In the days that followed Sept. 11, 2001, most people agreed that the United States had been the victim of a "terrorist" attack; after all, 3,000 innocent civilians had been targeted and murdered for political objectives.
On August 6, 1945, the United States dropped an atomic bomb on Hiroshima, Japan, and three days later dropped a second bomb on Nagasaki, causing the deaths of 120,000 people, mostly innocent civilians. Today, few Americans would label the two bombings "terrorist" attacks.
Pat Buchanan disagrees. "Truman's defenders argue that by using the bomb, he saved more lives than were lost in those cities. Only the atom bombs, they contend, could have shocked Japan's warlords into surrender," Buchanan says. "But if terrorism is the massacre of innocents to break the will of rulers, were not Hiroshima and Nagasaki terrorism on a colossal scale?"
Buchanan raises a valid question: What is the definition of terrorism?
If the intentional targeting of civilians is the definition of terrorism, as we all agreed it was on 9/11, then how do the attacks on Hiroshima and Nagasaki differ? Al-Qaeda killed 3,000 non-combatant men, women, and children, called it necessary, and remain of the opinion that it was the right thing to do. The United States killed 120,000 non-combatant men, women and children, still insist that it was necessary, and remain of the opinion that it was the right thing to do. Defenders of the Japanese bombings believe we needed to cripple the nation by any means necessary. Al-Qaeda believed they needed to cripple the United States by any means necessary and targeted economic and political centers like the World Trade Center, the Pentagon, and the White House, accordingly.
Contrary to popular opinion, President Harry Truman's decision was opposed on many fronts. Said Adm. William D. Leahy, Truman's chief of staff, "The use of this barbarous weapon at Hiroshima and Nagasaki was of no material assistance in our war against Japan. I was not taught to make wars in that fashion, and wars cannot be won by destroying women and children." Said Gen. Dwight Eisenhower, "The Japanese were ready to surrender, and it wasn't necessary to hit them with that awful thing."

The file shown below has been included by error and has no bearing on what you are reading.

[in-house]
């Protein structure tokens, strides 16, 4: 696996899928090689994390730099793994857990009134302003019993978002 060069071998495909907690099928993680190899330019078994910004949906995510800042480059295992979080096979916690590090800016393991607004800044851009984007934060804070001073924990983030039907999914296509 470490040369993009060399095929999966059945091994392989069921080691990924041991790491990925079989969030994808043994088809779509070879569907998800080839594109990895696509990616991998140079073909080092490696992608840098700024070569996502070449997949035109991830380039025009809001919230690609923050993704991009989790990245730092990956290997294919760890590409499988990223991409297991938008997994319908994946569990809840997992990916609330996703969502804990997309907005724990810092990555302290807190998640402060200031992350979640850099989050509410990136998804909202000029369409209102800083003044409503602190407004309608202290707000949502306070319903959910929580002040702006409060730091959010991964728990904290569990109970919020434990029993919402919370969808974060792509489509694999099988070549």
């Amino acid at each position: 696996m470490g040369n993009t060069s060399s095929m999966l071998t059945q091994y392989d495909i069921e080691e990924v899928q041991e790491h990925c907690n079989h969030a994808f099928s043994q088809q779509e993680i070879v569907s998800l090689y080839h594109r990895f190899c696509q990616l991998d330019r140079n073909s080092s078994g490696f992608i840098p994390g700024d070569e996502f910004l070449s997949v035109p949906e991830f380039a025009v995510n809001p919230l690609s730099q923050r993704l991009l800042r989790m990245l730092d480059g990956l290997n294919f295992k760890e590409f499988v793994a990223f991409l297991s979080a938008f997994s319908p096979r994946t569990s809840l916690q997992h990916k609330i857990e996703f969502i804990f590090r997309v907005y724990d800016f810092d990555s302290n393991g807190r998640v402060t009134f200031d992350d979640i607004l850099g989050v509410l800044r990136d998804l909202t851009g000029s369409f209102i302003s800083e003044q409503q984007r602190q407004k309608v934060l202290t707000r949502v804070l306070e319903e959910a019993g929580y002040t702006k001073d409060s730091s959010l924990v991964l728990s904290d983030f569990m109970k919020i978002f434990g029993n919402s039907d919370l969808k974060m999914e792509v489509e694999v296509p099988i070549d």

For argument's sake, let us accept the argument that the atomic bombings of Japan were necessary. By definition, it still remains terrorism. Either targeting civilians is terrorism, like on 9/11, or it isn't. You can't have it both ways. And in defending Truman, are Americans admitting that terrorism is sometimes a justifiable method of attack, in an era when we are allegedly fighting a global war against it?
Today, I have heard countless self-described patriots, alleged conservatives, and others say gleefully that Japan should "thank us" for bombing them. I'm quite sure there are yahoos and loudmouths in the streets of Pakistan and Saudi Arabia who believe Americans should appreciate the lesson they learned on 9/11. We even saw them dancing in the streets when the Twin Towers came crashing down. To such Muslims, Osama bin Laden remains a hero. And many American say the same of Harry Truman — for the exact same reasons.
I can say unequivocally that I find both the terrorism committed on Sept. 11, 2001, and the terrorism committed in early August of 1945 deplorable on the same grounds. But denouncing one obvious act of terror, while defending the obvious other, is not only illogical but immoral.
Author John Zmirak writes, "No nation really likes to remember its crimes ... (yet) every child who died from our bombs was as innocent as Anne Frank."
This is true. Ignorance is indeed bliss, and in it, many Americans have strangely found in terrorist acts committed by the United States reasons to be boastful.
And while most Americans have managed to convince themselves that terrorism remains the business of other peoples, the harsh, uncomfortable reality is that in terms of scale and slaughter, the most colossal terrorist attack in the history of this planet was committed by the same country that often claims to be the greatest nation on it.
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